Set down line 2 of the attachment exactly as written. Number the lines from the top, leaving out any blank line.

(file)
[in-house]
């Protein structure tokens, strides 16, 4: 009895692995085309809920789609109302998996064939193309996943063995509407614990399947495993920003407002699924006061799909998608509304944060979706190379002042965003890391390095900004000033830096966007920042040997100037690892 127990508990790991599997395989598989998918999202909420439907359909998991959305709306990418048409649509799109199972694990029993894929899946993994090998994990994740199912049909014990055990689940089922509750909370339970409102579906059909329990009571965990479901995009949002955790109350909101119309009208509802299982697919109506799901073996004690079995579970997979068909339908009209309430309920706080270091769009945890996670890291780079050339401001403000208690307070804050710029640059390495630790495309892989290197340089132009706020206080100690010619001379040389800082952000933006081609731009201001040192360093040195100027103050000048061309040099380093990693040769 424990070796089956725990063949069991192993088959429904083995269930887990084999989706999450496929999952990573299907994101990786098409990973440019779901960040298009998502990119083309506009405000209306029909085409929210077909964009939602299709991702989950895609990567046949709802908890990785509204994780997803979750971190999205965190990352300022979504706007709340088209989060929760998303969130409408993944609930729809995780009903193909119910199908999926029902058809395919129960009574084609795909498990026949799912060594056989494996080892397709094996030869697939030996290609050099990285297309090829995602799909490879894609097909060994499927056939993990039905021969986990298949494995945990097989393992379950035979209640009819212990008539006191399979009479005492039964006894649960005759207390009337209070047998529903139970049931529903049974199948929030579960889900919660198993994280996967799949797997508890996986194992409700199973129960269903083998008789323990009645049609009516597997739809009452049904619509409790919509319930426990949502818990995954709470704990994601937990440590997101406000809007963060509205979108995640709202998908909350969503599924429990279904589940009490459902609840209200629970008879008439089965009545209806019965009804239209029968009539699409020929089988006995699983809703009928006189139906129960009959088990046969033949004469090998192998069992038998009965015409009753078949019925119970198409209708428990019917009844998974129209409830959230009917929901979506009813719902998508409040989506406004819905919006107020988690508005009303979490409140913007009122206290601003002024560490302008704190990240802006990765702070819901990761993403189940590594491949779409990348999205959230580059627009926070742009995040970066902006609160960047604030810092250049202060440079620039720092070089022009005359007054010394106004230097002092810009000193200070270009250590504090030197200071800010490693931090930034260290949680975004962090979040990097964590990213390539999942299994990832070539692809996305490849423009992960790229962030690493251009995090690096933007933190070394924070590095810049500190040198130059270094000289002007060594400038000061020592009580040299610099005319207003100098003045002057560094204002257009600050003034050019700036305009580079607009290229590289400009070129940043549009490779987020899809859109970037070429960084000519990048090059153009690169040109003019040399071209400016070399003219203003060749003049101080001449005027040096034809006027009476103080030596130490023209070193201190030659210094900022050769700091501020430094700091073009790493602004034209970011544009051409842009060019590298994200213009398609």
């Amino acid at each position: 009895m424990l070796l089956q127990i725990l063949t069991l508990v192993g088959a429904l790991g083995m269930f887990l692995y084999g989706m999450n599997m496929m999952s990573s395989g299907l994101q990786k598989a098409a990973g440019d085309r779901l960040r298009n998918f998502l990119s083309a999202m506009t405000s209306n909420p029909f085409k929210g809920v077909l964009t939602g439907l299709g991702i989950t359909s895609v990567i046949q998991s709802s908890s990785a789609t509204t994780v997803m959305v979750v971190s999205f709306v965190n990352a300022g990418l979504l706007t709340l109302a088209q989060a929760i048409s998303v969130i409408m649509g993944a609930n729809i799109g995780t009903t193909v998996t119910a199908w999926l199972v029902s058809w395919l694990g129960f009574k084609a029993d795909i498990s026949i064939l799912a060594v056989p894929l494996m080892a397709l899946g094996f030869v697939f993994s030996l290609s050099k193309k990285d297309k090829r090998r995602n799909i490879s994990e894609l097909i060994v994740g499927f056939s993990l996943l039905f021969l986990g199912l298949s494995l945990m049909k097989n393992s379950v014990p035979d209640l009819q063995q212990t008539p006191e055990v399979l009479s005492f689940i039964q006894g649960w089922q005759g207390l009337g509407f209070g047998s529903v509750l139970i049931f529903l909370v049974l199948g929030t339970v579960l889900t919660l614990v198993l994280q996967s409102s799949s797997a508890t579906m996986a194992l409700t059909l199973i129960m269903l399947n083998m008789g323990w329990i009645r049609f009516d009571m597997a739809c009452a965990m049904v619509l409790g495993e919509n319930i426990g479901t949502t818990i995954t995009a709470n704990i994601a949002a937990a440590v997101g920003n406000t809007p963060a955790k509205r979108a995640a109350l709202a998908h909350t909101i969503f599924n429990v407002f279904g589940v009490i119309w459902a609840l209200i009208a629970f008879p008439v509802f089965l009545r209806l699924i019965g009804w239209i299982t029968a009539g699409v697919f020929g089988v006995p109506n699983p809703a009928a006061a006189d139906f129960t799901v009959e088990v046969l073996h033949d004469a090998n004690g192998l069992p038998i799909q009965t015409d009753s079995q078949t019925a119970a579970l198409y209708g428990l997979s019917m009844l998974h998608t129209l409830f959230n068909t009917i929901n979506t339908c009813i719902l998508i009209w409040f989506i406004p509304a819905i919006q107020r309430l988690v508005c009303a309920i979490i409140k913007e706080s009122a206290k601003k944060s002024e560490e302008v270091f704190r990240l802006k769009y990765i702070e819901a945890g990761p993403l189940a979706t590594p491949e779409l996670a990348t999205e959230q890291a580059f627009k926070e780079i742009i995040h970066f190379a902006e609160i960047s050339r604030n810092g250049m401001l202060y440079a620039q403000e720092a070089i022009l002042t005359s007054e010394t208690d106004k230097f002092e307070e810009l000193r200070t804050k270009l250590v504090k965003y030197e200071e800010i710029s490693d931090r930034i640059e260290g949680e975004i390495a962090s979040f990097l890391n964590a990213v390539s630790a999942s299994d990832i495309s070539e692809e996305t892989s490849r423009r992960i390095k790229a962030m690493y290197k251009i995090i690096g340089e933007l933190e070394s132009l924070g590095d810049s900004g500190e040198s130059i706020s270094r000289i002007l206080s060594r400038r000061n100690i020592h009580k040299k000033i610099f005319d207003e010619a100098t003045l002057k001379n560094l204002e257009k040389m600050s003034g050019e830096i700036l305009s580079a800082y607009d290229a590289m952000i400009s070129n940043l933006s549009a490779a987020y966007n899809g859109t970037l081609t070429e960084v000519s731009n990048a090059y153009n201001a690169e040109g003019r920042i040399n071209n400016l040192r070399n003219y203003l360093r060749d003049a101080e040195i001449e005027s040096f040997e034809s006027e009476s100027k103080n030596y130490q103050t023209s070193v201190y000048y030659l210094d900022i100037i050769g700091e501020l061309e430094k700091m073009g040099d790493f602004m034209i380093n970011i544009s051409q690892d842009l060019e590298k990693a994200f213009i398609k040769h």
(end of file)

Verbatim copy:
């Protein structure tokens, strides 16, 4: 009895692995085309809920789609109302998996064939193309996943063995509407614990399947495993920003407002699924006061799909998608509304944060979706190379002042965003890391390095900004000033830096966007920042040997100037690892 127990508990790991599997395989598989998918999202909420439907359909998991959305709306990418048409649509799109199972694990029993894929899946993994090998994990994740199912049909014990055990689940089922509750909370339970409102579906059909329990009571965990479901995009949002955790109350909101119309009208509802299982697919109506799901073996004690079995579970997979068909339908009209309430309920706080270091769009945890996670890291780079050339401001403000208690307070804050710029640059390495630790495309892989290197340089132009706020206080100690010619001379040389800082952000933006081609731009201001040192360093040195100027103050000048061309040099380093990693040769 424990070796089956725990063949069991192993088959429904083995269930887990084999989706999450496929999952990573299907994101990786098409990973440019779901960040298009998502990119083309506009405000209306029909085409929210077909964009939602299709991702989950895609990567046949709802908890990785509204994780997803979750971190999205965190990352300022979504706007709340088209989060929760998303969130409408993944609930729809995780009903193909119910199908999926029902058809395919129960009574084609795909498990026949799912060594056989494996080892397709094996030869697939030996290609050099990285297309090829995602799909490879894609097909060994499927056939993990039905021969986990298949494995945990097989393992379950035979209640009819212990008539006191399979009479005492039964006894649960005759207390009337209070047998529903139970049931529903049974199948929030579960889900919660198993994280996967799949797997508890996986194992409700199973129960269903083998008789323990009645049609009516597997739809009452049904619509409790919509319930426990949502818990995954709470704990994601937990440590997101406000809007963060509205979108995640709202998908909350969503599924429990279904589940009490459902609840209200629970008879008439089965009545209806019965009804239209029968009539699409020929089988006995699983809703009928006189139906129960009959088990046969033949004469090998192998069992038998009965015409009753078949019925119970198409209708428990019917009844998974129209409830959230009917929901979506009813719902998508409040989506406004819905919006107020988690508005009303979490409140913007009122206290601003002024560490302008704190990240802006990765702070819901990761993403189940590594491949779409990348999205959230580059627009926070742009995040970066902006609160960047604030810092250049202060440079620039720092070089022009005359007054010394106004230097002092810009000193200070270009250590504090030197200071800010490693931090930034260290949680975004962090979040990097964590990213390539999942299994990832070539692809996305490849423009992960790229962030690493251009995090690096933007933190070394924070590095810049500190040198130059270094000289002007060594400038000061020592009580040299610099005319207003100098003045002057560094204002257009600050003034050019700036305009580079607009290229590289400009070129940043549009490779987020899809859109970037070429960084000519990048090059153009690169040109003019040399071209400016070399003219203003060749003049101080001449005027040096034809006027009476103080030596130490023209070193201190030659210094900022050769700091501020430094700091073009790493602004034209970011544009051409842009060019590298994200213009398609």